Have taxes really gone down? (2004)

Eurispes measured the tax burden last year (2003) by comparing it with that of the previous year (2002)in a study entitled ‘Have taxes really fallen?’. At first glance, the data produced do not seem to confirm the flashy advertising claims that millions of Italians have paid less tax. Instead, according to Eurispes’ processing of information published by the Agenzia delle Entrate, the tax burden increased by 6%, which is much higher than the increase in income in the same year. Indirect taxes increased by 4%, but it is the amnesty that is largely responsible for the increased revenue in 2003.
Indirect taxation increased its weight even beyond the increase in inflation and thus subtracted disposable income from citizens and in particular from the poorest, as is always the case when the proportion of direct tax revenues shifts in favour of indirect taxes.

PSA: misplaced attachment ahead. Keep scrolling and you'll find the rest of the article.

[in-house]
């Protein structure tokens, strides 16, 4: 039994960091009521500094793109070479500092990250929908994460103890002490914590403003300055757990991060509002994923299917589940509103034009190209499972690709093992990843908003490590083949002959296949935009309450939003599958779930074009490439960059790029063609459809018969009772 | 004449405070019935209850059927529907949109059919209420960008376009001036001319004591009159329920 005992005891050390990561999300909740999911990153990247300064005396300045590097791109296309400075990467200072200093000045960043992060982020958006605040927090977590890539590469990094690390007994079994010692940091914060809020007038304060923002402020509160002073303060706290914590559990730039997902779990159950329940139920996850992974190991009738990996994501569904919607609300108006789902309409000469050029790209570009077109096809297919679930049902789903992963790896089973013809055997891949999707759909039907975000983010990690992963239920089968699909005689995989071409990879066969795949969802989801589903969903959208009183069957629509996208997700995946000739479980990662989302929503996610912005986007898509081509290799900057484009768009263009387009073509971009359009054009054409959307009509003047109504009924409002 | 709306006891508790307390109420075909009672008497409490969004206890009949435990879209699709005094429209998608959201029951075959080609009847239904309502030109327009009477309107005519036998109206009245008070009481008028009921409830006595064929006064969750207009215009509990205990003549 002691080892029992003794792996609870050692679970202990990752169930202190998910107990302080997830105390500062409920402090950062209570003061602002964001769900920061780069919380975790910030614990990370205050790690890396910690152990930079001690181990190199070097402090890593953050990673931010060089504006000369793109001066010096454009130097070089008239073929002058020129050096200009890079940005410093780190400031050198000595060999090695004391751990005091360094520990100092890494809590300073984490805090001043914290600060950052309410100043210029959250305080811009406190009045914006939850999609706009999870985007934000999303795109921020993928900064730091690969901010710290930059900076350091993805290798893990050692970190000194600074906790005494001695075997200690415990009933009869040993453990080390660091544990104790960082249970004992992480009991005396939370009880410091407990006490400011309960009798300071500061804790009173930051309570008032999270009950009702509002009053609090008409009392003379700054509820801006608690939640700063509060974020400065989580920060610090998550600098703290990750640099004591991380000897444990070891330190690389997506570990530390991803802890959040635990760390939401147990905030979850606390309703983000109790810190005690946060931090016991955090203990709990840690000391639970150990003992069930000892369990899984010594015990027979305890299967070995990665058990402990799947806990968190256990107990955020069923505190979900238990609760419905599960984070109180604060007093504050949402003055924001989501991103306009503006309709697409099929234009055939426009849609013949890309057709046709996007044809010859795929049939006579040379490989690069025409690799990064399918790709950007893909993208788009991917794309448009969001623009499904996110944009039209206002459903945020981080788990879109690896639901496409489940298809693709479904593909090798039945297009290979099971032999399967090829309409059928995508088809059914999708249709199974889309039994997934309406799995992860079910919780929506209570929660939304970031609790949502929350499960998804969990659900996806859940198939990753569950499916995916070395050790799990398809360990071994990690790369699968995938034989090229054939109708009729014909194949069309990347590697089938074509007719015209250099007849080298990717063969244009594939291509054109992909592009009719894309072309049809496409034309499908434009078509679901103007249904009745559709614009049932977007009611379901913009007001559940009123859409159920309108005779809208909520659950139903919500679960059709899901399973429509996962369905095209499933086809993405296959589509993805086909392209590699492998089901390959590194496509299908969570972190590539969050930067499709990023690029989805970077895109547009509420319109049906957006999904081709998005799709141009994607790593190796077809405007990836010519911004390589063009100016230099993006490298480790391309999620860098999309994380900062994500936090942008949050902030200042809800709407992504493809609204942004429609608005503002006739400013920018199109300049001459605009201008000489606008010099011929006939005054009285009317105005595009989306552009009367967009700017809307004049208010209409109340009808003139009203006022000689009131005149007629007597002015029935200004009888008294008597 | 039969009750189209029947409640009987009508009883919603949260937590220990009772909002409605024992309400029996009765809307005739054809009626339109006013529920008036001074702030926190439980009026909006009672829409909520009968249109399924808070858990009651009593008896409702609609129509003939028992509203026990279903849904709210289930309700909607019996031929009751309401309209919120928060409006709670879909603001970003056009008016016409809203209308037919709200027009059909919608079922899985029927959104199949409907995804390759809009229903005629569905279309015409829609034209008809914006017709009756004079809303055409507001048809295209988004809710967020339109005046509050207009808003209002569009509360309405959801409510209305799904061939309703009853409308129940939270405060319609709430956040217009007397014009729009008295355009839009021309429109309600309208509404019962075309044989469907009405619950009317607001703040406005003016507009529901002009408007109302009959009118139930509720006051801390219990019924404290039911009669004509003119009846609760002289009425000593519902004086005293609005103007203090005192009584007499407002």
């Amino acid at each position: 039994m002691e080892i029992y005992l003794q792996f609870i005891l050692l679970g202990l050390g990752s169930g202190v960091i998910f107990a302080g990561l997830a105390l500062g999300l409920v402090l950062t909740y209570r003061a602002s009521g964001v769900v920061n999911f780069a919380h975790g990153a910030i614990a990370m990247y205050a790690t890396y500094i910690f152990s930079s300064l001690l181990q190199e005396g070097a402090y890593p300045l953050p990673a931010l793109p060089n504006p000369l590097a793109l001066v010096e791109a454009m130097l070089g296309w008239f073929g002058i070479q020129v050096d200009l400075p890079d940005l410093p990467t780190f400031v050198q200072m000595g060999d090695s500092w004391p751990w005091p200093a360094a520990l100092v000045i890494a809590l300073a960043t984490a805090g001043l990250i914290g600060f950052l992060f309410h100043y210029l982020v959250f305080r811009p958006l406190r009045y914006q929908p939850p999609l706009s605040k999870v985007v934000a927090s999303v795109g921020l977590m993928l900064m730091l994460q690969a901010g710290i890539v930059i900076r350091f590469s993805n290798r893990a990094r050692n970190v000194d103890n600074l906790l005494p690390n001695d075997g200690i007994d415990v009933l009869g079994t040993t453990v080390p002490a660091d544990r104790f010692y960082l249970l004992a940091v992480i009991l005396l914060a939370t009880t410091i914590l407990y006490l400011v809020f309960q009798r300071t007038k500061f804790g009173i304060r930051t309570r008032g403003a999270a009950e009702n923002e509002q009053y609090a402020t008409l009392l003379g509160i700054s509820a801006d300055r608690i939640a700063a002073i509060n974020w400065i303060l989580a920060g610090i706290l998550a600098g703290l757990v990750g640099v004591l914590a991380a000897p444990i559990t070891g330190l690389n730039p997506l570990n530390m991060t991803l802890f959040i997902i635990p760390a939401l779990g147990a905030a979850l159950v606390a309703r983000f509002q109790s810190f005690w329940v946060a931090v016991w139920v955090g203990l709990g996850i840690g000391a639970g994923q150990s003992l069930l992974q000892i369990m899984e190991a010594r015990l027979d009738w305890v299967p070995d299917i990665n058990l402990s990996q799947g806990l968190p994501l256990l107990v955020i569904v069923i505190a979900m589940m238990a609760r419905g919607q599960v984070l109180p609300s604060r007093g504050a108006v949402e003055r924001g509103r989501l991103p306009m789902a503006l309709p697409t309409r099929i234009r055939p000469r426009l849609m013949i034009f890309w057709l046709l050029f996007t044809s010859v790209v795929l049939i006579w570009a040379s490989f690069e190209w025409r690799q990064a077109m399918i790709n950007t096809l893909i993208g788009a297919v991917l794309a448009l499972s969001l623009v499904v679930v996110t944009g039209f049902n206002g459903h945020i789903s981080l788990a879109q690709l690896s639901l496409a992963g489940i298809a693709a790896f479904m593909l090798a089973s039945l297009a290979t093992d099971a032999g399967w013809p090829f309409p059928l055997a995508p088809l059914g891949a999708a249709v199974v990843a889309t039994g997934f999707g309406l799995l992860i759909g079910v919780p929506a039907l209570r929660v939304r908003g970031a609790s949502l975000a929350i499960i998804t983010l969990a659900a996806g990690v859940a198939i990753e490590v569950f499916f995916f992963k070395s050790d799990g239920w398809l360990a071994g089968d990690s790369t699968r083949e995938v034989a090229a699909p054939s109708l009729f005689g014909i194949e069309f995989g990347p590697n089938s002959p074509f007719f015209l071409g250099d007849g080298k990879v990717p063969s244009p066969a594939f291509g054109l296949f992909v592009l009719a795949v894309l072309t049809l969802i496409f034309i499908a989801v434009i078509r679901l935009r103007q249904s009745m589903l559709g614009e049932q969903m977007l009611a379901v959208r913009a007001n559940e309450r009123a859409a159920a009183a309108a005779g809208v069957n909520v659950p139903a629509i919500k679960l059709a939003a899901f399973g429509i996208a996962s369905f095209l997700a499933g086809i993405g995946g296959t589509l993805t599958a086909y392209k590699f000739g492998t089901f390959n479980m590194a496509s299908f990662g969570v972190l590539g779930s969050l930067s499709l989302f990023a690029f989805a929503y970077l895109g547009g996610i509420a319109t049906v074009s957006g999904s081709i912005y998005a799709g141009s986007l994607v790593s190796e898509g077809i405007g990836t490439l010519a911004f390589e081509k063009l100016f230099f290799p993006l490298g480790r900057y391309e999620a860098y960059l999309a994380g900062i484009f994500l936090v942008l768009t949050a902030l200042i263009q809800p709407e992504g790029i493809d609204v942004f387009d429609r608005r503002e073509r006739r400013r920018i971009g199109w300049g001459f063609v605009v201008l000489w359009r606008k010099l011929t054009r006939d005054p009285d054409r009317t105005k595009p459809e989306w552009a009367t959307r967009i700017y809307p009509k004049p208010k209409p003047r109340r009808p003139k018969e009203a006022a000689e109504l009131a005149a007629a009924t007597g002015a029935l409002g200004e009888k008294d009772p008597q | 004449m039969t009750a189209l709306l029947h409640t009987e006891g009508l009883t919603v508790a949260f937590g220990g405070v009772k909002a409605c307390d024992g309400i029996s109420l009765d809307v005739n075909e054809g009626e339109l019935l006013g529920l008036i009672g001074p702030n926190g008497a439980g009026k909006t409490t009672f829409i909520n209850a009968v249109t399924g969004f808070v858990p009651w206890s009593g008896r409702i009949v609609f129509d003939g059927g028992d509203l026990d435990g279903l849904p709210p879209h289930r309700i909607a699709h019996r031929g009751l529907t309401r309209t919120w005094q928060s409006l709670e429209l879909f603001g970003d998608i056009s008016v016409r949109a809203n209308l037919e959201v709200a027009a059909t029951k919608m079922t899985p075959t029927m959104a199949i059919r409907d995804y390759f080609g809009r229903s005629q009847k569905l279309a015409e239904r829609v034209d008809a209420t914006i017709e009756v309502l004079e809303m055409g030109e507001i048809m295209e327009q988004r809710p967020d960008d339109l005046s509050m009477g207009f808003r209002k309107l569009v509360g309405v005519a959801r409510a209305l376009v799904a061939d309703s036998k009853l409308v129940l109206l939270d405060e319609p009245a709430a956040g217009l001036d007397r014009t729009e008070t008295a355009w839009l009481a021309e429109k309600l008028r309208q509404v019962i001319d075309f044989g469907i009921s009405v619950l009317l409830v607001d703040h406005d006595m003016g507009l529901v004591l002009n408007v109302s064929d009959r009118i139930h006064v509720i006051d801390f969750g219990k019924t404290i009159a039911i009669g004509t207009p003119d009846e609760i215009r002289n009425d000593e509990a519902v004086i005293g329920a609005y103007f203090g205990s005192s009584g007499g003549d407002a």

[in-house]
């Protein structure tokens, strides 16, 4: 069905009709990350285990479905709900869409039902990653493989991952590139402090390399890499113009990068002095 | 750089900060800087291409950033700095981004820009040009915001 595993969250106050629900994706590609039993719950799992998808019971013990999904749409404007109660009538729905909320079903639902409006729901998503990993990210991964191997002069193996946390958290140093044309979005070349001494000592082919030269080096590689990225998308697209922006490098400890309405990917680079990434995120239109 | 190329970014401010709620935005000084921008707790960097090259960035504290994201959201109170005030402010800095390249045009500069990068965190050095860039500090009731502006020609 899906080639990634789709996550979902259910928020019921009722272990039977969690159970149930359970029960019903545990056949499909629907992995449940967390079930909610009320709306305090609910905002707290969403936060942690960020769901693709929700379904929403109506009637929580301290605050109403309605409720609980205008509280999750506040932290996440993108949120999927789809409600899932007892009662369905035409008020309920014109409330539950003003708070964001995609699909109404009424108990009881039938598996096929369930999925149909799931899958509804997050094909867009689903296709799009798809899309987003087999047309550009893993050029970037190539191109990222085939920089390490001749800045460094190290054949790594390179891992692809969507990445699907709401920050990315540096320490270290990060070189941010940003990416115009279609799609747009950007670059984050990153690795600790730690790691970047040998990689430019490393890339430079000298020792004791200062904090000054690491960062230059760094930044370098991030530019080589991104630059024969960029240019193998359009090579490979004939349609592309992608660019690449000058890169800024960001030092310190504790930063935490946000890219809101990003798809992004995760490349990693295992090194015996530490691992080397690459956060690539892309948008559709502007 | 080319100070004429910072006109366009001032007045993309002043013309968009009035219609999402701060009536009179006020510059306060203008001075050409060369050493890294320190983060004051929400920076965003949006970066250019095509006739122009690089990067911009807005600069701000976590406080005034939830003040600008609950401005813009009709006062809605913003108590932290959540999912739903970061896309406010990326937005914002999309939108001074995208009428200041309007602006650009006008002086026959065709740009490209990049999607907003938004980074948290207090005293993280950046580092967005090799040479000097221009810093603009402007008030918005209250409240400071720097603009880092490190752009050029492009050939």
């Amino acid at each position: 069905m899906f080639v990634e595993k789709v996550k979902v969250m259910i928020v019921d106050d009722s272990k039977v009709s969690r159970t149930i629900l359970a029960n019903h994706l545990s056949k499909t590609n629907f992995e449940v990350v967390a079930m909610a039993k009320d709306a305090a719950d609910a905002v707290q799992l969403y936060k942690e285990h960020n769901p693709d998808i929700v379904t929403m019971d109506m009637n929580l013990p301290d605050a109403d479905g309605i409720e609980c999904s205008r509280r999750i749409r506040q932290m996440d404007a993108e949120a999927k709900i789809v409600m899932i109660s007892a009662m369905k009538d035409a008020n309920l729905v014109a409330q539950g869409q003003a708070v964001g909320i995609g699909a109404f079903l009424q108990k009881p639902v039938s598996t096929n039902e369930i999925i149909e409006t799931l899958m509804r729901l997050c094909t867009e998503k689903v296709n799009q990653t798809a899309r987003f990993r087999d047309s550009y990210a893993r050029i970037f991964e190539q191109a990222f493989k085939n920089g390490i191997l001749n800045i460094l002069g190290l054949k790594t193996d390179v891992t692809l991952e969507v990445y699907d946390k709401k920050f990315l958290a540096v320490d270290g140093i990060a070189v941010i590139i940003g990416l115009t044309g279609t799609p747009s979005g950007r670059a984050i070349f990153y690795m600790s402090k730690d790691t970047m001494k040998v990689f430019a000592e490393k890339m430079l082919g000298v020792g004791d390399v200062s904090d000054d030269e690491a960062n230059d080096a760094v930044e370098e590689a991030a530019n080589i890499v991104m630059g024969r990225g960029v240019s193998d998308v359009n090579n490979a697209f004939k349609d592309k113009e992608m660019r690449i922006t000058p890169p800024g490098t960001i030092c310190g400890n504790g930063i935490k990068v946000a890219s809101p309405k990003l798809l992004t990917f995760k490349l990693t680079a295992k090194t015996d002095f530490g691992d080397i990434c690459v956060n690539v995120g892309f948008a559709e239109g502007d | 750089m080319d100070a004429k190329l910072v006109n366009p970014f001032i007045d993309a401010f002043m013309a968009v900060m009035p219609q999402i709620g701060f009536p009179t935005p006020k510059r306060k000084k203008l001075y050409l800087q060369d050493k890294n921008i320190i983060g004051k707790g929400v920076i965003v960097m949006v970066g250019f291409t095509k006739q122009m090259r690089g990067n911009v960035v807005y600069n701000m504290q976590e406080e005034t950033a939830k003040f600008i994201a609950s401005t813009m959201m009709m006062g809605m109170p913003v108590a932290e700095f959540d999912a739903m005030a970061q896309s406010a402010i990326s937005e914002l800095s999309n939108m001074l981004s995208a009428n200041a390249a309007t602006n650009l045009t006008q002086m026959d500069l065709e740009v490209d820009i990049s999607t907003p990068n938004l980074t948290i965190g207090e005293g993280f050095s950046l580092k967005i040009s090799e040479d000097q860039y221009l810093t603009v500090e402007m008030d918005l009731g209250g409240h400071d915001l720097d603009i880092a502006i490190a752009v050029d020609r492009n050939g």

Eurispes has also calculated the amount in euros of the greater fiscal sacrifice in relation to IRPEF alone, and has discovered that it is not just a few cents: on average, in 2003 every Italian paid 139 euros (270,000 lire) more in personal income tax than in the previous year.


Are Italians paying less tax? From 2002 to 2003, the tax burden rose by 6%.

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